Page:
Tag Archive for 'Thandie Newton'

Westworld Season One: The Maze (4K UHD Blu-ray Review)

Given the fact that when this series originally aired earlier this year I pretty much had to watch each episode twice due to many slow lulls that put me to sleep like a baby probably doesn’t make me the best suited reviewer to tackle Westworld: Season One. However, that doesn’t mean that I didn’t like […]


Comic-Con 2017: HBO’s Westworld Hall H Panel

HBO’s Westworld concluded its critically acclaimed first season this past December and is currently in production filming things for season 2. The series-created, executive produced, and written by Jonathan Nolan and Lisa Joy is a dark odyssey about the dawn of artificial consciousness and the evolution of sin, based on the 1973 Michael Crichton movie of the same […]


‘Vanishing On 7th Street’ Appears on Blu-ray May 17th

Magnolia Films is set to release Brad Anderson’s (The Machinist, Session 9, Transsiberian) on Blu-ray this May.  Vanishing On 7th Street is the story of a mysterious blackout that blankets Detroit.  Only a few strangers are left among the heaps of empty clothing, empty cars, and abandoned buildings.  They are not alone.  Evil lurks in […]


2012’s Apocalyptic Mayhem Explodes on Blu-ray!

It’s the end of the world as we know it on the Blu-ray format when 2012 hits your big screen this March.  Sony Pictures has issued a March 2nd D-date for the Mayan apocalyptic disaster film 2012.  In case you need a quick refresher on what the film was all about, if it wasn’t already […]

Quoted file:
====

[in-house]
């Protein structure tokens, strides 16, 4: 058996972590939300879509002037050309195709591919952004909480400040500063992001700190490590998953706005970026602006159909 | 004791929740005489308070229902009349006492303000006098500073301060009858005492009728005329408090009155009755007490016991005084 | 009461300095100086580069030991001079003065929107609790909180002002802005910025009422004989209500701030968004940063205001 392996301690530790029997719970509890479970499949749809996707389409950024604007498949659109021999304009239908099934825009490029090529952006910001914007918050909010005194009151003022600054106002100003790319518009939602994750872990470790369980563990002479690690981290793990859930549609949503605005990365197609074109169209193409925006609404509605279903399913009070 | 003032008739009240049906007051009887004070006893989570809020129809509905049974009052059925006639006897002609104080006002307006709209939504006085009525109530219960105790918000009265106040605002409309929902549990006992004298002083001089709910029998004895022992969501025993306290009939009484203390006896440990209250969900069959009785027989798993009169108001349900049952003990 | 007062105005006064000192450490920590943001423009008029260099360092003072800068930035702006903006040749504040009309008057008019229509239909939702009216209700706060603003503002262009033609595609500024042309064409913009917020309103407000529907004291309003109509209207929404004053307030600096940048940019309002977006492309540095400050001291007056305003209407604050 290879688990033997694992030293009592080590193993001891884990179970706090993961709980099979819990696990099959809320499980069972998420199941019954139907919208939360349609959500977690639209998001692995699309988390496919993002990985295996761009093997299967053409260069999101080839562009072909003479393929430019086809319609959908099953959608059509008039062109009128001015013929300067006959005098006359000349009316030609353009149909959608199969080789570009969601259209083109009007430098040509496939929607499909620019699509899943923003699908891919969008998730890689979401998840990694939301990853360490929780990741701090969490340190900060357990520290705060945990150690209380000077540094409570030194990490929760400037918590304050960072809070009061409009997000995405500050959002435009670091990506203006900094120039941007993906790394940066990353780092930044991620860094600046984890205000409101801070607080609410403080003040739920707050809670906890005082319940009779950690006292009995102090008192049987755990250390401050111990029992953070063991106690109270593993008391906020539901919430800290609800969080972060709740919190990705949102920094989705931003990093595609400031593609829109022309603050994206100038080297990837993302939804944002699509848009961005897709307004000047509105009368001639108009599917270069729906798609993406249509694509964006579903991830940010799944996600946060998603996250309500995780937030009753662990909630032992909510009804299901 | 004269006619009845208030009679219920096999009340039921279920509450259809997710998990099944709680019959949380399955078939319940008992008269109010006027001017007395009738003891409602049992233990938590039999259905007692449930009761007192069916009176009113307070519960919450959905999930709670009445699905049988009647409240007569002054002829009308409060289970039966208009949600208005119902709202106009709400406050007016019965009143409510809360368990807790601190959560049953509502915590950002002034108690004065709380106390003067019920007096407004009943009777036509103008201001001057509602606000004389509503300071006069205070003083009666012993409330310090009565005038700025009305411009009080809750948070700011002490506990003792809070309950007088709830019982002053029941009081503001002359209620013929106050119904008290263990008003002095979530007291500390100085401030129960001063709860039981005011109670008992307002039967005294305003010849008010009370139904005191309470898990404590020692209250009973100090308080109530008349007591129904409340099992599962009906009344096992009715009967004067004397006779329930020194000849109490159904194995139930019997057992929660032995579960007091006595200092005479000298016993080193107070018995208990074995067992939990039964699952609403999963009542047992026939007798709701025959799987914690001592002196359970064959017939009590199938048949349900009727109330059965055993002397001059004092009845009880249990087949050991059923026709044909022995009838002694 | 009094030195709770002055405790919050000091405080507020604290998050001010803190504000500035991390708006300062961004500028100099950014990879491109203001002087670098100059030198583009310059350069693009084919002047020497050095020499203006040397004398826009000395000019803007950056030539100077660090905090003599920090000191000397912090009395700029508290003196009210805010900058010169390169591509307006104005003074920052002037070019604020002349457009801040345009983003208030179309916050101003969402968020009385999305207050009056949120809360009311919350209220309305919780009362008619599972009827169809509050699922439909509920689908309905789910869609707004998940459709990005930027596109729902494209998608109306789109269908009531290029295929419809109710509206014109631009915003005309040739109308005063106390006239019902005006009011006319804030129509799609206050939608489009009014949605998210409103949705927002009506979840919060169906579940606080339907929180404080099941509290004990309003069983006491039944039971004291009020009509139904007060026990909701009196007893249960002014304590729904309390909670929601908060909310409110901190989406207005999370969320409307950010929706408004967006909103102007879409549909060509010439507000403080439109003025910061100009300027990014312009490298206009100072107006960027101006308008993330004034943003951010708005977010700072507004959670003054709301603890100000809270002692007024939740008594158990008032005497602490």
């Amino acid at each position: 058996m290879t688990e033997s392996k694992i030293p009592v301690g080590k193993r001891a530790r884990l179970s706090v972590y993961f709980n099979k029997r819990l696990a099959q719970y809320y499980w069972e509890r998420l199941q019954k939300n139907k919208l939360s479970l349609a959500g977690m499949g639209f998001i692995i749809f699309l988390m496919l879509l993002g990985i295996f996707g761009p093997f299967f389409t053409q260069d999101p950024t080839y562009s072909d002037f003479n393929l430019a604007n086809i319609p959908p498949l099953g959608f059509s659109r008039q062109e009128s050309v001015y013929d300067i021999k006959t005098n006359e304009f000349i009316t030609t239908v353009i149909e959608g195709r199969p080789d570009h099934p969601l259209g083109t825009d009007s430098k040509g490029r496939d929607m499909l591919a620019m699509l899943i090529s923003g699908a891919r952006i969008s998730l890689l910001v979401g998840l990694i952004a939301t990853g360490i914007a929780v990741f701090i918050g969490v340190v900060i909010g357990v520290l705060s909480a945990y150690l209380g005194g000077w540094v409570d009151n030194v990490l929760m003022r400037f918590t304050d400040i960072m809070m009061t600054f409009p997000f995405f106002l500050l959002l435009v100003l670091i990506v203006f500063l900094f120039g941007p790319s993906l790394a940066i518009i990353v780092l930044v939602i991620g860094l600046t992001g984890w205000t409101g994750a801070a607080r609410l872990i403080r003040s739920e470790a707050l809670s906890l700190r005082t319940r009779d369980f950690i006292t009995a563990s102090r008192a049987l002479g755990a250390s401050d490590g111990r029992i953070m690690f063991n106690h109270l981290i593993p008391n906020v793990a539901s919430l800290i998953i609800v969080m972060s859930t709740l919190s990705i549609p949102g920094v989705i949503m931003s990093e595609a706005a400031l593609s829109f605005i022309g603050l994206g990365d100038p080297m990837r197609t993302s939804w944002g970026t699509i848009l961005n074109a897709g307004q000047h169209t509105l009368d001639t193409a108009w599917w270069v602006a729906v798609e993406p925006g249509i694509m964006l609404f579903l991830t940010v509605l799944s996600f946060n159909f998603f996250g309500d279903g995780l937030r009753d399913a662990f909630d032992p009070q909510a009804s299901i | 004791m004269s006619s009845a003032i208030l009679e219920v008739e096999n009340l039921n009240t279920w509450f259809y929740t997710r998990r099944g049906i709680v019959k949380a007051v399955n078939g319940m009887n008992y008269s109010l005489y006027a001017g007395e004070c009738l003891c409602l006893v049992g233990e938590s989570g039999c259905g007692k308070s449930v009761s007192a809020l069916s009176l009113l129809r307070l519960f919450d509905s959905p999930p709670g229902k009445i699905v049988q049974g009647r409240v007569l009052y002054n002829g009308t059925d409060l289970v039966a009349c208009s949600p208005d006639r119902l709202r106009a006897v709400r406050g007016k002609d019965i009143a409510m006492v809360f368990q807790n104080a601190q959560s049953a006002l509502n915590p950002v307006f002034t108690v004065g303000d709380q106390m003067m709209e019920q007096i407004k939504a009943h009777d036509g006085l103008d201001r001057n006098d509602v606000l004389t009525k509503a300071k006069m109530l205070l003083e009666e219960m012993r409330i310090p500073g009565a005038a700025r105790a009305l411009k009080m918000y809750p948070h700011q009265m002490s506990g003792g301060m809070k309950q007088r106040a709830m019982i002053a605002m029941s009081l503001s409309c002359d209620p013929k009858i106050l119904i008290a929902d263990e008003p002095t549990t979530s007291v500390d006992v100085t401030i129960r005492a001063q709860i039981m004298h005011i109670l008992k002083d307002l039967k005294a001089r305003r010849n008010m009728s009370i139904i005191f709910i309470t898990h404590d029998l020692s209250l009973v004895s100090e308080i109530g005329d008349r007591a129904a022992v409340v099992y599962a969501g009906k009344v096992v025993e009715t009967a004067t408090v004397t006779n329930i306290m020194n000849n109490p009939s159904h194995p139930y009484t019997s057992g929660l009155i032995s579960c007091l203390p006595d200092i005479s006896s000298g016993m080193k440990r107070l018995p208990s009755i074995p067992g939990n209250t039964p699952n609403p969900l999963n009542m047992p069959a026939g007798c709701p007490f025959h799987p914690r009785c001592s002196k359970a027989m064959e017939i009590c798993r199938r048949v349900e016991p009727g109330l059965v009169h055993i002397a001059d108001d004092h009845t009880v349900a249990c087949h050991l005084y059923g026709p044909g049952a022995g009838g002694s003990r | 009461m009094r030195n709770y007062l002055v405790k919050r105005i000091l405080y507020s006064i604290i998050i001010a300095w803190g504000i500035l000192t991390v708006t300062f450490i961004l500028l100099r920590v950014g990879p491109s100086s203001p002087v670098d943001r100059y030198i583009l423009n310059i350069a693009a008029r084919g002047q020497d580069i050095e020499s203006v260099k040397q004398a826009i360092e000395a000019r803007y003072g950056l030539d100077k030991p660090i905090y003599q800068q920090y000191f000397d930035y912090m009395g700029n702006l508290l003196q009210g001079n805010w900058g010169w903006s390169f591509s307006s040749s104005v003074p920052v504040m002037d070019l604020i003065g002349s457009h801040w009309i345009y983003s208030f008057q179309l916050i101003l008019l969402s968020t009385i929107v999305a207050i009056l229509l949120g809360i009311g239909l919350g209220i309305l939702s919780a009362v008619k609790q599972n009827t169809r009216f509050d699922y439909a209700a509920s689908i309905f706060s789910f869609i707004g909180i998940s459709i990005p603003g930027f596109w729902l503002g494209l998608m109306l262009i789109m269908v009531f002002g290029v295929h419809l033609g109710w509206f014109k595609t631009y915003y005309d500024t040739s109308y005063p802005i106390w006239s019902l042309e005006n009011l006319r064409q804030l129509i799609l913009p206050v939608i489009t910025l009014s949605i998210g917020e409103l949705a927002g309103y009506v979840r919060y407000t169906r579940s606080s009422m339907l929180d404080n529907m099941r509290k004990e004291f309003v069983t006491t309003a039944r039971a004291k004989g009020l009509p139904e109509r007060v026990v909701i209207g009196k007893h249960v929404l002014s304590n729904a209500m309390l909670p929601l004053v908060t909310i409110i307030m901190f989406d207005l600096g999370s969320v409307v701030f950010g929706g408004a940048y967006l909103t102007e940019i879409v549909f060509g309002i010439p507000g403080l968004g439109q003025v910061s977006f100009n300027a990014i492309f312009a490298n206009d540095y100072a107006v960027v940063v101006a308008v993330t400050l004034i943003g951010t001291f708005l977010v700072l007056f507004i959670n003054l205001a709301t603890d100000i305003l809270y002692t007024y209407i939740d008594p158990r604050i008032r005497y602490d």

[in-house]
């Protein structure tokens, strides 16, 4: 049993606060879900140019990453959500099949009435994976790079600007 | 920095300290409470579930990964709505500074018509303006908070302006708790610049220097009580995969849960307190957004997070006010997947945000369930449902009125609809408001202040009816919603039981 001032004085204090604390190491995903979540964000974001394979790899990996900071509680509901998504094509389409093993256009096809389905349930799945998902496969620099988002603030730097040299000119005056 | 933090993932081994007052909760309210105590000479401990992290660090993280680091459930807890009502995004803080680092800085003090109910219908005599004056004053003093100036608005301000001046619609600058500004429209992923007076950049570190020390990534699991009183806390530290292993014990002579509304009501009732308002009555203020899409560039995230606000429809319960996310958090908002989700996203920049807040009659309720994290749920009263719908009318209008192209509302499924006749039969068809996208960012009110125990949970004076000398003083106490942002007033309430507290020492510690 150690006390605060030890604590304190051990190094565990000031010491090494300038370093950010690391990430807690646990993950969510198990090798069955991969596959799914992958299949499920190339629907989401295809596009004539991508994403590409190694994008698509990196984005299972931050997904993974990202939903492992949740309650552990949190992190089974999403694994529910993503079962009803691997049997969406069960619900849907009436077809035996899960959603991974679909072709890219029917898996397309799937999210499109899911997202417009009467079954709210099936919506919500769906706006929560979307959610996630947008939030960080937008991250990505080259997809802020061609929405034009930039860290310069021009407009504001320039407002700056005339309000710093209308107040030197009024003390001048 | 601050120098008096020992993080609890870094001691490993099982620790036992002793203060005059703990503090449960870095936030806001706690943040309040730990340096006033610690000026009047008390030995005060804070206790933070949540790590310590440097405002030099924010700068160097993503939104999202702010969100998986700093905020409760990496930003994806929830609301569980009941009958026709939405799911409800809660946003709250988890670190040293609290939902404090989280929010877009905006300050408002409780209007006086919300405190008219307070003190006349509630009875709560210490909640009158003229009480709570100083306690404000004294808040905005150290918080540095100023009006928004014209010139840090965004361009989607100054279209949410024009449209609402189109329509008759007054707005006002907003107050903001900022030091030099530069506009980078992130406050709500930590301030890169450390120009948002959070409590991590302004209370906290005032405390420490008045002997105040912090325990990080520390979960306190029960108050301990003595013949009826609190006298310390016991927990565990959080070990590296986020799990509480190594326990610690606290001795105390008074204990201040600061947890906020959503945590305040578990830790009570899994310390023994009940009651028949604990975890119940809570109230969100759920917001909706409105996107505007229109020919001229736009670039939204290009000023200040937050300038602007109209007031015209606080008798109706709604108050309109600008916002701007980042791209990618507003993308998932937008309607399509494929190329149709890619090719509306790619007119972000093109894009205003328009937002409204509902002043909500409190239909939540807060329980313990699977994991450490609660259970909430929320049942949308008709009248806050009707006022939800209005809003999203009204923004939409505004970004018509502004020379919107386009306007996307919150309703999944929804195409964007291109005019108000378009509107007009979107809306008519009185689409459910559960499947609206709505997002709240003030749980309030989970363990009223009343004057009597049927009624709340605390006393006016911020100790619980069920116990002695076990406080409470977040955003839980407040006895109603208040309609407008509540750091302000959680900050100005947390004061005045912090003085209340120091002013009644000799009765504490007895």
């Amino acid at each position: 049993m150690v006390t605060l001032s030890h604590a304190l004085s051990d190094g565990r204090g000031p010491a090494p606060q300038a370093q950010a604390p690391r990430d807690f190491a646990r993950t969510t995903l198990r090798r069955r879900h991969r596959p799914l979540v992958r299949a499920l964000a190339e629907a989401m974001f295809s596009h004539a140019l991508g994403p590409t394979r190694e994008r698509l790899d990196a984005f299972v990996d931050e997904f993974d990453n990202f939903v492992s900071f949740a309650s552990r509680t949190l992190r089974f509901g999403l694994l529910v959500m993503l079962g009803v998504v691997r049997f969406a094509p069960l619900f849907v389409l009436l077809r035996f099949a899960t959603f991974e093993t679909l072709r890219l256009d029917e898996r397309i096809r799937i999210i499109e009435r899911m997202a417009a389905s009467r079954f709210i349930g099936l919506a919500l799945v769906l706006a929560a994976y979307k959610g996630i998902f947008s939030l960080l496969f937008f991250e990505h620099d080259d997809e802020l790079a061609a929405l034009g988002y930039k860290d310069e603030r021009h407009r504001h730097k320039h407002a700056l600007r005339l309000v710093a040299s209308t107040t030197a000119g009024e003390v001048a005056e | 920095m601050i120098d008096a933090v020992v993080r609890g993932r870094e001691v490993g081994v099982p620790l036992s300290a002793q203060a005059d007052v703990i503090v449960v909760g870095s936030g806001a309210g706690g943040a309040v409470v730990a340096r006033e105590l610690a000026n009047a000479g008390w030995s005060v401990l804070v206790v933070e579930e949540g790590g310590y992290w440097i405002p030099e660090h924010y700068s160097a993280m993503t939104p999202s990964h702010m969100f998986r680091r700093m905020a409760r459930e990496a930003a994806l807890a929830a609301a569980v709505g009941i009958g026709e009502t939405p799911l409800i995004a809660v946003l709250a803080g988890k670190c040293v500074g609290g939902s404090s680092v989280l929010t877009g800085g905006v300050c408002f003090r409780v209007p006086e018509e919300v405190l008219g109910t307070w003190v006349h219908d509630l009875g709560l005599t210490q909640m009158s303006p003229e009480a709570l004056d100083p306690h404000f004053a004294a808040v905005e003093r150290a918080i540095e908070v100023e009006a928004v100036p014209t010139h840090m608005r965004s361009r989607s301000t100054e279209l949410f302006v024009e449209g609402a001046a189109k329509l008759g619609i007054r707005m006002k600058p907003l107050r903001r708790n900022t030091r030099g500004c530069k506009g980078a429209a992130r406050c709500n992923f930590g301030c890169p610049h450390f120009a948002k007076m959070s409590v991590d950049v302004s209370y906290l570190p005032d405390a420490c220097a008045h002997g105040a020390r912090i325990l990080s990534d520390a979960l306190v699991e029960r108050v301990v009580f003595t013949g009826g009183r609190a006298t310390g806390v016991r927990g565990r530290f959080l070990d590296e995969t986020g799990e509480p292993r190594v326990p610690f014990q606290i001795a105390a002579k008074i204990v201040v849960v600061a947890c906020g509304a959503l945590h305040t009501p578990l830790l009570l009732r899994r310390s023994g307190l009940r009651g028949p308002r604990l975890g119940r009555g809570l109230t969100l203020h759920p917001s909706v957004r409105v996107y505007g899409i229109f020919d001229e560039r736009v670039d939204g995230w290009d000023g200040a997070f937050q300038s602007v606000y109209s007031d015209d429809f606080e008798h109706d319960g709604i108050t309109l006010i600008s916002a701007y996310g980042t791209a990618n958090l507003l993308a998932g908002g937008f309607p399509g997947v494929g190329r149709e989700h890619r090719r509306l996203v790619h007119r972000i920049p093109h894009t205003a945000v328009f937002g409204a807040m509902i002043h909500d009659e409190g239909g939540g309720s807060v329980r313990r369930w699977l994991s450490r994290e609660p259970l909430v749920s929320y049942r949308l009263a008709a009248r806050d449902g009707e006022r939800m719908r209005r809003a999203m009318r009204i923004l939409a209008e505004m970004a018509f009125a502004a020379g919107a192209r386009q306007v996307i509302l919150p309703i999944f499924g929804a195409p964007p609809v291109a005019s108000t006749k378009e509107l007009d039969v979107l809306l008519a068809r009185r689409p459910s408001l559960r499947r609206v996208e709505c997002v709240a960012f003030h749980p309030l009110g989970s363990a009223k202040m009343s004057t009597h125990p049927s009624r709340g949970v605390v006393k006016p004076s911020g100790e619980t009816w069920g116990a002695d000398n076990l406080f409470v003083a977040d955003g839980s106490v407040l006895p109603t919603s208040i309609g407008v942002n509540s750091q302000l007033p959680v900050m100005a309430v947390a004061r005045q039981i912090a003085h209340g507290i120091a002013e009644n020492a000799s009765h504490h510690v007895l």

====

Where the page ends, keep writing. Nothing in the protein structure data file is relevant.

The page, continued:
2012: The Year We Lost Contact

I honestly had no intentions of ever seeing the latest disaster flick, Roland Emmerich’s 2012, on the big screen.  Had it not been for the recommendation to do so from fellow reviewer Bob Ignizio, then I probably would not have.  I actually remember telling my co-worker Sandy this past Friday that there’s no way I […]


2012: Disasterpiece Theater

2012 is completely ridiculous trash that turns massive destruction and the deaths of billions of people (including, by implication, just about everyone watching it) into fodder for entertainment.   Of course the disaster movies of the seventies did the same thing on a smaller scale, and who can resist The Towering Inferno or Earthquake?